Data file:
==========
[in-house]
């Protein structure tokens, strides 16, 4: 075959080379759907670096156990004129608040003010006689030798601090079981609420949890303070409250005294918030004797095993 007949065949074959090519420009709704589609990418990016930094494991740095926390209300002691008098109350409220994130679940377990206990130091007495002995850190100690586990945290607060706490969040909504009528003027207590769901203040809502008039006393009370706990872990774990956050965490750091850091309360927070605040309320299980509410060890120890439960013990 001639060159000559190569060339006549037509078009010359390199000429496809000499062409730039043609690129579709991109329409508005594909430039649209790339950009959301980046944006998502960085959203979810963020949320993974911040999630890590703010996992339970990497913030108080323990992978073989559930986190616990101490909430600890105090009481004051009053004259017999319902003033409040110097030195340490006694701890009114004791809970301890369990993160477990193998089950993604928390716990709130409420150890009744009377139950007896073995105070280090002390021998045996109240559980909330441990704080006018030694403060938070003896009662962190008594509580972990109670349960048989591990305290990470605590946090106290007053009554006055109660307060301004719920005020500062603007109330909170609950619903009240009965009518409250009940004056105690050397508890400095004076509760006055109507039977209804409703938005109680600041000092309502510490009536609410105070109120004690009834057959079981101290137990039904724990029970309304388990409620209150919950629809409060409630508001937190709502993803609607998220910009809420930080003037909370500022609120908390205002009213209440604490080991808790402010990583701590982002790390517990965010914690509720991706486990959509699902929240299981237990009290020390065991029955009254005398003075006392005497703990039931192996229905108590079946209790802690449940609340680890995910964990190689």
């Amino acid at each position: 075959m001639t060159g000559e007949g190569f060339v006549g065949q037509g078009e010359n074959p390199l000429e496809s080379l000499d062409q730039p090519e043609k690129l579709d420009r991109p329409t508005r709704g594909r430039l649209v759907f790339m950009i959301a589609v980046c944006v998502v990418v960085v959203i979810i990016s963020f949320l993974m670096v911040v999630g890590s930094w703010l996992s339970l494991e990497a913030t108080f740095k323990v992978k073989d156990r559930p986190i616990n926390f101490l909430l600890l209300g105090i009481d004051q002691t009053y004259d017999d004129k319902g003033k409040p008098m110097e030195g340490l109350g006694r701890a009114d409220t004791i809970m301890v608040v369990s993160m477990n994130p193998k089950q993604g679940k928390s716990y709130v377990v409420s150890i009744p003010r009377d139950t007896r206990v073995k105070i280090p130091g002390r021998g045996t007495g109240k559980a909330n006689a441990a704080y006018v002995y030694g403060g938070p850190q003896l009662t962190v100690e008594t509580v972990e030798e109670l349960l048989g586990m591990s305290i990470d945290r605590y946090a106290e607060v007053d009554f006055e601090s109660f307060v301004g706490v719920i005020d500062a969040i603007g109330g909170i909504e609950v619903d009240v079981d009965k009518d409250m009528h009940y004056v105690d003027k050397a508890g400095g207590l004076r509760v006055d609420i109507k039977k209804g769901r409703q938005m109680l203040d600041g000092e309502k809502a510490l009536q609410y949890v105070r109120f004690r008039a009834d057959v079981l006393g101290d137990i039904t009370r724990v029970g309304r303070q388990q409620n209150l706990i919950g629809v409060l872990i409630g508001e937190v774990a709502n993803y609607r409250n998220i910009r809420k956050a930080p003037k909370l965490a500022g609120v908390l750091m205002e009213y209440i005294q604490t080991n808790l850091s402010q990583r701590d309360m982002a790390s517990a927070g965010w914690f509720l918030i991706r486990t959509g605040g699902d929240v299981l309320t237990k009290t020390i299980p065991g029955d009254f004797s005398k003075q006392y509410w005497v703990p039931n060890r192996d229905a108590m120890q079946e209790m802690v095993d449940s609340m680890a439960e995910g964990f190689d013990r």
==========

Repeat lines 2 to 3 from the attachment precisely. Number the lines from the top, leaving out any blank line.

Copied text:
């Protein structure tokens, strides 16, 4: 075959080379759907670096156990004129608040003010006689030798601090079981609420949890303070409250005294918030004797095993 007949065949074959090519420009709704589609990418990016930094494991740095926390209300002691008098109350409220994130679940377990206990130091007495002995850190100690586990945290607060706490969040909504009528003027207590769901203040809502008039006393009370706990872990774990956050965490750091850091309360927070605040309320299980509410060890120890439960013990 001639060159000559190569060339006549037509078009010359390199000429496809000499062409730039043609690129579709991109329409508005594909430039649209790339950009959301980046944006998502960085959203979810963020949320993974911040999630890590703010996992339970990497913030108080323990992978073989559930986190616990101490909430600890105090009481004051009053004259017999319902003033409040110097030195340490006694701890009114004791809970301890369990993160477990193998089950993604928390716990709130409420150890009744009377139950007896073995105070280090002390021998045996109240559980909330441990704080006018030694403060938070003896009662962190008594509580972990109670349960048989591990305290990470605590946090106290007053009554006055109660307060301004719920005020500062603007109330909170609950619903009240009965009518409250009940004056105690050397508890400095004076509760006055109507039977209804409703938005109680600041000092309502510490009536609410105070109120004690009834057959079981101290137990039904724990029970309304388990409620209150919950629809409060409630508001937190709502993803609607998220910009809420930080003037909370500022609120908390205002009213209440604490080991808790402010990583701590982002790390517990965010914690509720991706486990959509699902929240299981237990009290020390065991029955009254005398003075006392005497703990039931192996229905108590079946209790802690449940609340680890995910964990190689």
């Amino acid at each position: 075959m001639t060159g000559e007949g190569f060339v006549g065949q037509g078009e010359n074959p390199l000429e496809s080379l000499d062409q730039p090519e043609k690129l579709d420009r991109p329409t508005r709704g594909r430039l649209v759907f790339m950009i959301a589609v980046c944006v998502v990418v960085v959203i979810i990016s963020f949320l993974m670096v911040v999630g890590s930094w703010l996992s339970l494991e990497a913030t108080f740095k323990v992978k073989d156990r559930p986190i616990n926390f101490l909430l600890l209300g105090i009481d004051q002691t009053y004259d017999d004129k319902g003033k409040p008098m110097e030195g340490l109350g006694r701890a009114d409220t004791i809970m301890v608040v369990s993160m477990n994130p193998k089950q993604g679940k928390s716990y709130v377990v409420s150890i009744p003010r009377d139950t007896r206990v073995k105070i280090p130091g002390r021998g045996t007495g109240k559980a909330n006689a441990a704080y006018v002995y030694g403060g938070p850190q003896l009662t962190v100690e008594t509580v972990e030798e109670l349960l048989g586990m591990s305290i990470d945290r605590y946090a106290e607060v007053d009554f006055e601090s109660f307060v301004g706490v719920i005020d500062a969040i603007g109330g909170i909504e609950v619903d009240v079981d009965k009518d409250m009528h009940y004056v105690d003027k050397a508890g400095g207590l004076r509760v006055d609420i109507k039977k209804g769901r409703q938005m109680l203040d600041g000092e309502k809502a510490l009536q609410y949890v105070r109120f004690r008039a009834d057959v079981l006393g101290d137990i039904t009370r724990v029970g309304r303070q388990q409620n209150l706990i919950g629809v409060l872990i409630g508001e937190v774990a709502n993803y609607r409250n998220i910009r809420k956050a930080p003037k909370l965490a500022g609120v908390l750091m205002e009213y209440i005294q604490t080991n808790l850091s402010q990583r701590d309360m982002a790390s517990a927070g965010w914690f509720l918030i991706r486990t959509g605040g699902d929240v299981l309320t237990k009290t020390i299980p065991g029955d009254f004797s005398k003075q006392y509410w005497v703990p039931n060890r192996d229905a108590m120890q079946e209790m802690v095993d449940s609340m680890a439960e995910g964990f190689d013990r």